Thankfully, mercifully, magically, the school's principal chose that moment - in what I can only imagine is her own most exciting, most chaotic, most maddening day - to help and comfort our family. We had met her once before, at an ice cream social at which she probably met a bazillion kids, but she looked at us, assessed the situation, and swooped into action.


"Adelaide!" she exclaimed, "I'm glad to see you! You know, my five-year-old son is next door and he's feeling a little nervous, too. Can you show me your seat?" And she took Adelaide's hand, was led to Adelaide's seat, and engaged her in delightful chat. We escaped, ninja-like, to the library, where parents gabbled at each other in wild surmise and revived their spirits with coffee and bagels.

We snuck a peek through her classroom window on our way out and spied her seriously at work at her table, dry-eyed and bushy-tailed.

After school, on the ride home, she was abstracted and quiet. At one point, I looked at her in the rear view mirror, and saw her, eyes closed, wind from the open window washing over her face, and thought, maybe a nap? But then, revived by a glass of lemonade on the deck, she proceeded to chat my ear off for the next three hours about her day. To sum up:

-Adelaide sits at the red table.
-For gym, Mr. H. had them run a lap around the square, do push ups and sit ups.
-Her new sneakers make her feet hot.
-Her first grade friend Helenipa hugged her four times at recess.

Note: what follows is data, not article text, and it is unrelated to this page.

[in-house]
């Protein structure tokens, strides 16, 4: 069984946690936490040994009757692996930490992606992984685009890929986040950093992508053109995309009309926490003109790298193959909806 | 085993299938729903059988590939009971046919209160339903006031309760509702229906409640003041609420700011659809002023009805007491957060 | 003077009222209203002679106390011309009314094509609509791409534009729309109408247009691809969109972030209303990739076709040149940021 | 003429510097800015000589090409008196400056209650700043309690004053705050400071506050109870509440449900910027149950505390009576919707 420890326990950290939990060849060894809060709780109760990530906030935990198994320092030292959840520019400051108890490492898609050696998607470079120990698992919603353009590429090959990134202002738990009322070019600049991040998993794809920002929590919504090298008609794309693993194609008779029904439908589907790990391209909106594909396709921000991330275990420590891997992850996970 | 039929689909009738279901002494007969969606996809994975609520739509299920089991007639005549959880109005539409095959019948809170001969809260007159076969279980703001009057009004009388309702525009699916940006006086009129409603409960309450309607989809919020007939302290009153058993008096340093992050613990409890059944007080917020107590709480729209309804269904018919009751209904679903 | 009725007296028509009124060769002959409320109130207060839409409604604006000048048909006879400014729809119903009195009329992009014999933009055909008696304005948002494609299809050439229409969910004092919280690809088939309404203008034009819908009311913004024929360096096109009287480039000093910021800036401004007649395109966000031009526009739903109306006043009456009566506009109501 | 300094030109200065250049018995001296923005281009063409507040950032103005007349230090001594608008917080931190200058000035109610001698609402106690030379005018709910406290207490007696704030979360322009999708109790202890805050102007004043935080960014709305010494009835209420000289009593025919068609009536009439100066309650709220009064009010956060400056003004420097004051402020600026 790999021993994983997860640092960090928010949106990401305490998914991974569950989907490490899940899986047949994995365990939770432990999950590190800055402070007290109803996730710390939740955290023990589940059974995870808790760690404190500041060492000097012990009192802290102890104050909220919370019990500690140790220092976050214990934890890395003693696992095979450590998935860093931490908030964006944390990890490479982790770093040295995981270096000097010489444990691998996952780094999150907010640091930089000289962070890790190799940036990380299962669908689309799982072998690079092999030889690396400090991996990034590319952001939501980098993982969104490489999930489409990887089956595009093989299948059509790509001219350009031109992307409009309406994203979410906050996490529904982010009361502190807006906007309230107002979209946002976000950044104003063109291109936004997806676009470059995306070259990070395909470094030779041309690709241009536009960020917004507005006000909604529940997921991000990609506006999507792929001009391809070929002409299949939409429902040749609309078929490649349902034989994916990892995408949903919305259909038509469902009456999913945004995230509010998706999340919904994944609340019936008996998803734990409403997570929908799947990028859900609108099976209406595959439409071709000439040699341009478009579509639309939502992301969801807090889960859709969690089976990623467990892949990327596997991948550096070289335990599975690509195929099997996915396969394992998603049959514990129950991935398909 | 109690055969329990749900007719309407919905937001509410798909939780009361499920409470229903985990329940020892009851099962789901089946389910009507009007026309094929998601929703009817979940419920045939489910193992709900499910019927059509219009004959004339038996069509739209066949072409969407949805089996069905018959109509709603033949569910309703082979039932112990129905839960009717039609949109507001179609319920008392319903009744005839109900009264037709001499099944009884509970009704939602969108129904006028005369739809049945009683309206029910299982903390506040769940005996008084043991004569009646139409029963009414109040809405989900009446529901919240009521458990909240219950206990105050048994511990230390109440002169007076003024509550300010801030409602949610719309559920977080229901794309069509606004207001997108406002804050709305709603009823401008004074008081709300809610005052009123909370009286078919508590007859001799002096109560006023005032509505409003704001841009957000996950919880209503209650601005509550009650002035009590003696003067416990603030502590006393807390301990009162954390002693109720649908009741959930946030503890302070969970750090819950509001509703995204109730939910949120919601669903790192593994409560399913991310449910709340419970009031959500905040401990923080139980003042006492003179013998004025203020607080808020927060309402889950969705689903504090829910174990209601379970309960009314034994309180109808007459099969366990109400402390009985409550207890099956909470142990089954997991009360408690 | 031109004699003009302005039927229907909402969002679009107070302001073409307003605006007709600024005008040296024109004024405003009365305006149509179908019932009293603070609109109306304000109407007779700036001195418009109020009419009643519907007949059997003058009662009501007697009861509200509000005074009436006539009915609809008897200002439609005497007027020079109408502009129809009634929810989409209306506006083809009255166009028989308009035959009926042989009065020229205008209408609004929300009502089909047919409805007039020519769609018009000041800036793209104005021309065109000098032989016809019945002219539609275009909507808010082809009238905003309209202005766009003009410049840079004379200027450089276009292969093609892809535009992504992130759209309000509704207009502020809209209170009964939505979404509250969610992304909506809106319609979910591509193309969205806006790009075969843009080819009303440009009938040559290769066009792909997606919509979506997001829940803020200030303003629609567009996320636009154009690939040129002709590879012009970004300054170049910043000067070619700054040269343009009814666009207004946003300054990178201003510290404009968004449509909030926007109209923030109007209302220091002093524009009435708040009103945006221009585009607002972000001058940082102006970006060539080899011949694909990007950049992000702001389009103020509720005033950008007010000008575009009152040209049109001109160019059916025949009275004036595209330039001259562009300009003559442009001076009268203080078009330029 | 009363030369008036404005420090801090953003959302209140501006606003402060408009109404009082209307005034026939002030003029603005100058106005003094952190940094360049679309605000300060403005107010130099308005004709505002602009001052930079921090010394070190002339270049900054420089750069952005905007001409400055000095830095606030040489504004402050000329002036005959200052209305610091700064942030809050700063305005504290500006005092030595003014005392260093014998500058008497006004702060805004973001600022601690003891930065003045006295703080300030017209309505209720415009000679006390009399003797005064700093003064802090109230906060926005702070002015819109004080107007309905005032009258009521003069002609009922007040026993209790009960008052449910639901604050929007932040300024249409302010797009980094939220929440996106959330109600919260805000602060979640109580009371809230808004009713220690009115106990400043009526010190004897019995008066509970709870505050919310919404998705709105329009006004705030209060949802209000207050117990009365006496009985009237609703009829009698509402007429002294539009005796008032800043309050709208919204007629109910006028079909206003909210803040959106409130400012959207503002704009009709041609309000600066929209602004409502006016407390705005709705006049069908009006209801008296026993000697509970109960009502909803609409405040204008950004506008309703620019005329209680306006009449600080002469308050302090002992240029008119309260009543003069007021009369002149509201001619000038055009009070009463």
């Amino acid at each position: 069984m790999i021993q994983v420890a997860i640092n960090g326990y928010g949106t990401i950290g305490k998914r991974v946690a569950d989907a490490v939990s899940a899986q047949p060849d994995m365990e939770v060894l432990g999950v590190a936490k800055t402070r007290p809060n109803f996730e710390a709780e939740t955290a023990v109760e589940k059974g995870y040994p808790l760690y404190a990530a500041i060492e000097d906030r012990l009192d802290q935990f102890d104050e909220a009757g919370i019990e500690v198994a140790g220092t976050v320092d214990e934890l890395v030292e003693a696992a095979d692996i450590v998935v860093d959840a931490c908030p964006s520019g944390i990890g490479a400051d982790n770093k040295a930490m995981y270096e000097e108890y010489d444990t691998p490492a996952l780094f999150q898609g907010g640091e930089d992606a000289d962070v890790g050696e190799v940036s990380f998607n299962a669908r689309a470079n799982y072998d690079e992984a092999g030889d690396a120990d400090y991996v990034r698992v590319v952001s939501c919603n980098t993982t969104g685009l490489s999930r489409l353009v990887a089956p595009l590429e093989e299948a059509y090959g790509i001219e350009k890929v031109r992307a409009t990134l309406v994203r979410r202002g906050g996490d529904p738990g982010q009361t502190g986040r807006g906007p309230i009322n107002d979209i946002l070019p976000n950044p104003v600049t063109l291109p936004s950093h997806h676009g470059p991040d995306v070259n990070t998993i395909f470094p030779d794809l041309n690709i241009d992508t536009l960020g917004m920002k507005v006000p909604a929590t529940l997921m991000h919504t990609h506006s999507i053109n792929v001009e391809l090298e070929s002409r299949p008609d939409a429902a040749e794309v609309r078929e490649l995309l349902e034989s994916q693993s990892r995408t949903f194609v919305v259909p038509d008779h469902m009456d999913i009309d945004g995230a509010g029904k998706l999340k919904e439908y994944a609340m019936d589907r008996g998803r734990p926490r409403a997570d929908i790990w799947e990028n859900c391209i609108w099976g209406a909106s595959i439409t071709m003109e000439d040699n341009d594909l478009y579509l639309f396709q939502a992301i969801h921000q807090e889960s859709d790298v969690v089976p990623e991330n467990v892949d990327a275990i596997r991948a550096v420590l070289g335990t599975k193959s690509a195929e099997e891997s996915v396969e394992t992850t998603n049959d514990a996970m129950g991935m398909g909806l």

-She wore a name tag in the shape of a blue beetle.
-Her teacher is "bossy", demands that they raise their hands before speaking (a totally foreign concept) and revealed that she once had purple hair.
-She struggled with her luncheon carton of chocolate milk, spilling it a little bit.
-She was disappointed that there wasn't art class today.
-Miss C. read The Kissing Hand by Audrey Penn to the class.
-In music class they banged sticks together.
-She learned a song that involves lots of greeting and Simon-Says-like actions.
-She had to stand up and introduce herself to the class by standing up and saying, "My name is Adelaide, and my favorite color is lavender and purple."
-"When I go back tomorrow, more things will happen, and maybe there will be art class."


These are but a small sampling of Adelaide's whirlwind of anecdotes. Call her, and she'll be happy to give you an account in her own words. Just make sure that your cell phone is fully charged, and that you have a comfortable place to sit, first.

August 12, 2011

Last-Minute Summer Vacation